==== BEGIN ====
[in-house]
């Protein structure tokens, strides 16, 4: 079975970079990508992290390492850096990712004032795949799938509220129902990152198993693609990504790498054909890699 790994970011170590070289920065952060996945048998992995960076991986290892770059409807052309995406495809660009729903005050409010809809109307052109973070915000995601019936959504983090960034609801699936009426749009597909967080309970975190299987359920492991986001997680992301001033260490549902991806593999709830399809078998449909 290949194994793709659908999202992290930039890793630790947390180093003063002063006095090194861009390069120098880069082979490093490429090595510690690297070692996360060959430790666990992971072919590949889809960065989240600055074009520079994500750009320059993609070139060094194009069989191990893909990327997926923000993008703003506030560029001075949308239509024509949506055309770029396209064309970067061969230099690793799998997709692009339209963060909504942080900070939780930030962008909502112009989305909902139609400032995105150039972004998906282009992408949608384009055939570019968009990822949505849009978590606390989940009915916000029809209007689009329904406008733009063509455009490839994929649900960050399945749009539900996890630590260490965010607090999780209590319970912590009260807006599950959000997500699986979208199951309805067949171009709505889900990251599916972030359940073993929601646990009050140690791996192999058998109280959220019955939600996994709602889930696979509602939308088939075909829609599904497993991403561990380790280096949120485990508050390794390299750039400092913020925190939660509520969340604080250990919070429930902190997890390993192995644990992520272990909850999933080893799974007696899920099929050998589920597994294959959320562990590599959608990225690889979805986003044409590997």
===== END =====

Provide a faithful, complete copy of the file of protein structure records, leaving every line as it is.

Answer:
[in-house]
């Protein structure tokens, strides 16, 4: 079975970079990508992290390492850096990712004032795949799938509220129902990152198993693609990504790498054909890699 790994970011170590070289920065952060996945048998992995960076991986290892770059409807052309995406495809660009729903005050409010809809109307052109973070915000995601019936959504983090960034609801699936009426749009597909967080309970975190299987359920492991986001997680992301001033260490549902991806593999709830399809078998449909 290949194994793709659908999202992290930039890793630790947390180093003063002063006095090194861009390069120098880069082979490093490429090595510690690297070692996360060959430790666990992971072919590949889809960065989240600055074009520079994500750009320059993609070139060094194009069989191990893909990327997926923000993008703003506030560029001075949308239509024509949506055309770029396209064309970067061969230099690793799998997709692009339209963060909504942080900070939780930030962008909502112009989305909902139609400032995105150039972004998906282009992408949608384009055939570019968009990822949505849009978590606390989940009915916000029809209007689009329904406008733009063509455009490839994929649900960050399945749009539900996890630590260490965010607090999780209590319970912590009260807006599950959000997500699986979208199951309805067949171009709505889900990251599916972030359940073993929601646990009050140690791996192999058998109280959220019955939600996994709602889930696979509602939308088939075909829609599904497993991403561990380790280096949120485990508050390794390299750039400092913020925190939660509520969340604080250990919070429930902190997890390993192995644990992520272990909850999933080893799974007696899920099929050998589920597994294959959320562990590599959608990225690889979805986003044409590997």